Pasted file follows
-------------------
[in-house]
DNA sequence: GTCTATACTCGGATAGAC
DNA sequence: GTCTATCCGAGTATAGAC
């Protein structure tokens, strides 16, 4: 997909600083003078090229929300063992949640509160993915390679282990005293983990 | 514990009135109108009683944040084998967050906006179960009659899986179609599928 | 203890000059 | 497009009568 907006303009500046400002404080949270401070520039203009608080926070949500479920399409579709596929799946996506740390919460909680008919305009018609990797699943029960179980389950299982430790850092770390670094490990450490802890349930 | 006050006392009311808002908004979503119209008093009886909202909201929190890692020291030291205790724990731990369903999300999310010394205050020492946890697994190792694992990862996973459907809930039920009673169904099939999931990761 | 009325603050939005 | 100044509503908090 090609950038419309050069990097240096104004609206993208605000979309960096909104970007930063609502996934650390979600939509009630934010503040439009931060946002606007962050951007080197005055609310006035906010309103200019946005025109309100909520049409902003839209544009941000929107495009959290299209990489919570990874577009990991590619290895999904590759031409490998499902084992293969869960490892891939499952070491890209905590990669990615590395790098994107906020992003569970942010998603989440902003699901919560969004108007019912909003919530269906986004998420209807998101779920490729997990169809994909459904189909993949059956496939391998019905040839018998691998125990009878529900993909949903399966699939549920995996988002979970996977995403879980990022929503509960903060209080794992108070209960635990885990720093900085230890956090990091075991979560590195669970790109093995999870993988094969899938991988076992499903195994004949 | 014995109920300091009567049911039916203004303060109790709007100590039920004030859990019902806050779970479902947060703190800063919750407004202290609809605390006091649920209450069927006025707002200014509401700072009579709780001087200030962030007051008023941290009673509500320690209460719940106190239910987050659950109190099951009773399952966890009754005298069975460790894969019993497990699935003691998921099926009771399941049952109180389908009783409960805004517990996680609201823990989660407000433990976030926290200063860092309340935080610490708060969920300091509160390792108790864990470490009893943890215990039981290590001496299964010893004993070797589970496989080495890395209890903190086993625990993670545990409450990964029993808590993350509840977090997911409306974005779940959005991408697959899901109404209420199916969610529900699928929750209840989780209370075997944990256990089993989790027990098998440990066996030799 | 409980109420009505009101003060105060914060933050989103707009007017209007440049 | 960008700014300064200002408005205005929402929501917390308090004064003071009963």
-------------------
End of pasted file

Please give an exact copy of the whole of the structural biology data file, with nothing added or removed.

[in-house]
DNA sequence: GTCTATACTCGGATAGAC
DNA sequence: GTCTATCCGAGTATAGAC
């Protein structure tokens, strides 16, 4: 997909600083003078090229929300063992949640509160993915390679282990005293983990 | 514990009135109108009683944040084998967050906006179960009659899986179609599928 | 203890000059 | 497009009568 907006303009500046400002404080949270401070520039203009608080926070949500479920399409579709596929799946996506740390919460909680008919305009018609990797699943029960179980389950299982430790850092770390670094490990450490802890349930 | 006050006392009311808002908004979503119209008093009886909202909201929190890692020291030291205790724990731990369903999300999310010394205050020492946890697994190792694992990862996973459907809930039920009673169904099939999931990761 | 009325603050939005 | 100044509503908090 090609950038419309050069990097240096104004609206993208605000979309960096909104970007930063609502996934650390979600939509009630934010503040439009931060946002606007962050951007080197005055609310006035906010309103200019946005025109309100909520049409902003839209544009941000929107495009959290299209990489919570990874577009990991590619290895999904590759031409490998499902084992293969869960490892891939499952070491890209905590990669990615590395790098994107906020992003569970942010998603989440902003699901919560969004108007019912909003919530269906986004998420209807998101779920490729997990169809994909459904189909993949059956496939391998019905040839018998691998125990009878529900993909949903399966699939549920995996988002979970996977995403879980990022929503509960903060209080794992108070209960635990885990720093900085230890956090990091075991979560590195669970790109093995999870993988094969899938991988076992499903195994004949 | 014995109920300091009567049911039916203004303060109790709007100590039920004030859990019902806050779970479902947060703190800063919750407004202290609809605390006091649920209450069927006025707002200014509401700072009579709780001087200030962030007051008023941290009673509500320690209460719940106190239910987050659950109190099951009773399952966890009754005298069975460790894969019993497990699935003691998921099926009771399941049952109180389908009783409960805004517990996680609201823990989660407000433990976030926290200063860092309340935080610490708060969920300091509160390792108790864990470490009893943890215990039981290590001496299964010893004993070797589970496989080495890395209890903190086993625990993670545990409450990964029993808590993350509840977090997911409306974005779940959005991408697959899901109404209420199916969610529900699928929750209840989780209370075997944990256990089993989790027990098998440990066996030799 | 409980109420009505009101003060105060914060933050989103707009007017209007440049 | 960008700014300064200002408005205005929402929501917390308090004064003071009963």